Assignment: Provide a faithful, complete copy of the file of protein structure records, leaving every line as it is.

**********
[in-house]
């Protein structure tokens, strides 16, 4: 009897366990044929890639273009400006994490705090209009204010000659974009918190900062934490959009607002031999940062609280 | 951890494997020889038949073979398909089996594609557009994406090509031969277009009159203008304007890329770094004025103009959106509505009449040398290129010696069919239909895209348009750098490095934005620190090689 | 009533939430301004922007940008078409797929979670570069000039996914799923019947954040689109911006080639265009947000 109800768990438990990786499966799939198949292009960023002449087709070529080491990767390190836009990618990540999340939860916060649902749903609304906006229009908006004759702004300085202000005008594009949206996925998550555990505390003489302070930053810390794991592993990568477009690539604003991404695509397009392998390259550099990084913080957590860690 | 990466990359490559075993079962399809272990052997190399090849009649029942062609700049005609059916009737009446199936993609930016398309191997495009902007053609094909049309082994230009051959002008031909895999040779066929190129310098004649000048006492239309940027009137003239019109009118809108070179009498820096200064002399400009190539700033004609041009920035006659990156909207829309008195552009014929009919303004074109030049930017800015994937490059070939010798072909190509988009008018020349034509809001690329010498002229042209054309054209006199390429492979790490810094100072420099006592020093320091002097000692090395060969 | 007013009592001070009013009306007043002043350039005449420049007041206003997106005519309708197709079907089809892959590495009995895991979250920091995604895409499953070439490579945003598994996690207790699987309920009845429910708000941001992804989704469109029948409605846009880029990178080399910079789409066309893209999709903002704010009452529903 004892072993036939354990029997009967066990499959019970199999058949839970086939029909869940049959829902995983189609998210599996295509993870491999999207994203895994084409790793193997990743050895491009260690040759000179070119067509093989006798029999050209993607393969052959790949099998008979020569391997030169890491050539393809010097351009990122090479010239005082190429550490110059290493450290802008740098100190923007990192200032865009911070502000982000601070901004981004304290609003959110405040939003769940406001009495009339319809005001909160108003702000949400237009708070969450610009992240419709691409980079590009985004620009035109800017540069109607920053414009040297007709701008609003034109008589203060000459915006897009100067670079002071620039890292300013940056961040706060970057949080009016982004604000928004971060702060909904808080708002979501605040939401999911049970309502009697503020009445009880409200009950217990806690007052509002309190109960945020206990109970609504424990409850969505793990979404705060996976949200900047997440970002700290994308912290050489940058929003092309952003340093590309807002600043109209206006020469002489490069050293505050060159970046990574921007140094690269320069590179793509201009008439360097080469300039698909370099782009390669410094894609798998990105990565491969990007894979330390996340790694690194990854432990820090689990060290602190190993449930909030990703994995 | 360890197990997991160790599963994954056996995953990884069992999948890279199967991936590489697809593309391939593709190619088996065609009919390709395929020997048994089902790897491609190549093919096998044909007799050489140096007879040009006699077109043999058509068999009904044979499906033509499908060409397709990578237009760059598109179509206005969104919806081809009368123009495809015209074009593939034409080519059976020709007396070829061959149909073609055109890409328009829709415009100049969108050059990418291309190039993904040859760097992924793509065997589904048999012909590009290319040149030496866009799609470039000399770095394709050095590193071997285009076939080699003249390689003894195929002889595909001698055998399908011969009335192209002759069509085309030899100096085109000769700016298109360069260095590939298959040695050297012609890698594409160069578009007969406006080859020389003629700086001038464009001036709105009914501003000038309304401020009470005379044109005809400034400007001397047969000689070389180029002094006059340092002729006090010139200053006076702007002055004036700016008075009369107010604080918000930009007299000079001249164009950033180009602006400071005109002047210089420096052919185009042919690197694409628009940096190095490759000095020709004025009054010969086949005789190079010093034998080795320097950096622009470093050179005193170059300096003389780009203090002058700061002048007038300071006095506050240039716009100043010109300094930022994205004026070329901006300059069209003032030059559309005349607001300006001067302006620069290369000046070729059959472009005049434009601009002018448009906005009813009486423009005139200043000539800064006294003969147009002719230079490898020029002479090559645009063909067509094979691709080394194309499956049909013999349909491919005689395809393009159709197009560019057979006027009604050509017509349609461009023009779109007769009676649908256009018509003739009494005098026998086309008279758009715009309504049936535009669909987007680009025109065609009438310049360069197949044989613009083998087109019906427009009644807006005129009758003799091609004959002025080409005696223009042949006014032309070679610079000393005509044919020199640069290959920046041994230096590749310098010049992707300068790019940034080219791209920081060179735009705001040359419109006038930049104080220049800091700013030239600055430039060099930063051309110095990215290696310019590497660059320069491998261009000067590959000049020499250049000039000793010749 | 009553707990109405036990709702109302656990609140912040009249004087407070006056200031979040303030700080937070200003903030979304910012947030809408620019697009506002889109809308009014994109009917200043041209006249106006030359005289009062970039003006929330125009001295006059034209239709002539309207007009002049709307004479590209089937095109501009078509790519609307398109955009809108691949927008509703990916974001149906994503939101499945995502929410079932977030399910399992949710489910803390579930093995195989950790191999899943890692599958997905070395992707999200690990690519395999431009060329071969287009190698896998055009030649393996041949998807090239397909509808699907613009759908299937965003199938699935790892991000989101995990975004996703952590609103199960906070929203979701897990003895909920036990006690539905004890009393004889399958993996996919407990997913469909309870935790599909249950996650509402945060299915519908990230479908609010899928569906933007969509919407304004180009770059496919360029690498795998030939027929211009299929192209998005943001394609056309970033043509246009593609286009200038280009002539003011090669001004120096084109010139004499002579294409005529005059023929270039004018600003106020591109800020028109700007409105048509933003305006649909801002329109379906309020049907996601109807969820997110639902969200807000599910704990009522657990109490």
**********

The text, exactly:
[in-house]
């Protein structure tokens, strides 16, 4: 009897366990044929890639273009400006994490705090209009204010000659974009918190900062934490959009607002031999940062609280 | 951890494997020889038949073979398909089996594609557009994406090509031969277009009159203008304007890329770094004025103009959106509505009449040398290129010696069919239909895209348009750098490095934005620190090689 | 009533939430301004922007940008078409797929979670570069000039996914799923019947954040689109911006080639265009947000 109800768990438990990786499966799939198949292009960023002449087709070529080491990767390190836009990618990540999340939860916060649902749903609304906006229009908006004759702004300085202000005008594009949206996925998550555990505390003489302070930053810390794991592993990568477009690539604003991404695509397009392998390259550099990084913080957590860690 | 990466990359490559075993079962399809272990052997190399090849009649029942062609700049005609059916009737009446199936993609930016398309191997495009902007053609094909049309082994230009051959002008031909895999040779066929190129310098004649000048006492239309940027009137003239019109009118809108070179009498820096200064002399400009190539700033004609041009920035006659990156909207829309008195552009014929009919303004074109030049930017800015994937490059070939010798072909190509988009008018020349034509809001690329010498002229042209054309054209006199390429492979790490810094100072420099006592020093320091002097000692090395060969 | 007013009592001070009013009306007043002043350039005449420049007041206003997106005519309708197709079907089809892959590495009995895991979250920091995604895409499953070439490579945003598994996690207790699987309920009845429910708000941001992804989704469109029948409605846009880029990178080399910079789409066309893209999709903002704010009452529903 004892072993036939354990029997009967066990499959019970199999058949839970086939029909869940049959829902995983189609998210599996295509993870491999999207994203895994084409790793193997990743050895491009260690040759000179070119067509093989006798029999050209993607393969052959790949099998008979020569391997030169890491050539393809010097351009990122090479010239005082190429550490110059290493450290802008740098100190923007990192200032865009911070502000982000601070901004981004304290609003959110405040939003769940406001009495009339319809005001909160108003702000949400237009708070969450610009992240419709691409980079590009985004620009035109800017540069109607920053414009040297007709701008609003034109008589203060000459915006897009100067670079002071620039890292300013940056961040706060970057949080009016982004604000928004971060702060909904808080708002979501605040939401999911049970309502009697503020009445009880409200009950217990806690007052509002309190109960945020206990109970609504424990409850969505793990979404705060996976949200900047997440970002700290994308912290050489940058929003092309952003340093590309807002600043109209206006020469002489490069050293505050060159970046990574921007140094690269320069590179793509201009008439360097080469300039698909370099782009390669410094894609798998990105990565491969990007894979330390996340790694690194990854432990820090689990060290602190190993449930909030990703994995 | 360890197990997991160790599963994954056996995953990884069992999948890279199967991936590489697809593309391939593709190619088996065609009919390709395929020997048994089902790897491609190549093919096998044909007799050489140096007879040009006699077109043999058509068999009904044979499906033509499908060409397709990578237009760059598109179509206005969104919806081809009368123009495809015209074009593939034409080519059976020709007396070829061959149909073609055109890409328009829709415009100049969108050059990418291309190039993904040859760097992924793509065997589904048999012909590009290319040149030496866009799609470039000399770095394709050095590193071997285009076939080699003249390689003894195929002889595909001698055998399908011969009335192209002759069509085309030899100096085109000769700016298109360069260095590939298959040695050297012609890698594409160069578009007969406006080859020389003629700086001038464009001036709105009914501003000038309304401020009470005379044109005809400034400007001397047969000689070389180029002094006059340092002729006090010139200053006076702007002055004036700016008075009369107010604080918000930009007299000079001249164009950033180009602006400071005109002047210089420096052919185009042919690197694409628009940096190095490759000095020709004025009054010969086949005789190079010093034998080795320097950096622009470093050179005193170059300096003389780009203090002058700061002048007038300071006095506050240039716009100043010109300094930022994205004026070329901006300059069209003032030059559309005349607001300006001067302006620069290369000046070729059959472009005049434009601009002018448009906005009813009486423009005139200043000539800064006294003969147009002719230079490898020029002479090559645009063909067509094979691709080394194309499956049909013999349909491919005689395809393009159709197009560019057979006027009604050509017509349609461009023009779109007769009676649908256009018509003739009494005098026998086309008279758009715009309504049936535009669909987007680009025109065609009438310049360069197949044989613009083998087109019906427009009644807006005129009758003799091609004959002025080409005696223009042949006014032309070679610079000393005509044919020199640069290959920046041994230096590749310098010049992707300068790019940034080219791209920081060179735009705001040359419109006038930049104080220049800091700013030239600055430039060099930063051309110095990215290696310019590497660059320069491998261009000067590959000049020499250049000039000793010749 | 009553707990109405036990709702109302656990609140912040009249004087407070006056200031979040303030700080937070200003903030979304910012947030809408620019697009506002889109809308009014994109009917200043041209006249106006030359005289009062970039003006929330125009001295006059034209239709002539309207007009002049709307004479590209089937095109501009078509790519609307398109955009809108691949927008509703990916974001149906994503939101499945995502929410079932977030399910399992949710489910803390579930093995195989950790191999899943890692599958997905070395992707999200690990690519395999431009060329071969287009190698896998055009030649393996041949998807090239397909509808699907613009759908299937965003199938699935790892991000989101995990975004996703952590609103199960906070929203979701897990003895909920036990006690539905004890009393004889399958993996996919407990997913469909309870935790599909249950996650509402945060299915519908990230479908609010899928569906933007969509919407304004180009770059496919360029690498795998030939027929211009299929192209998005943001394609056309970033043509246009593609286009200038280009002539003011090669001004120096084109010139004499002579294409005529005059023929270039004018600003106020591109800020028109700007409105048509933003305006649909801002329109379906309020049907996601109807969820997110639902969200807000599910704990009522657990109490």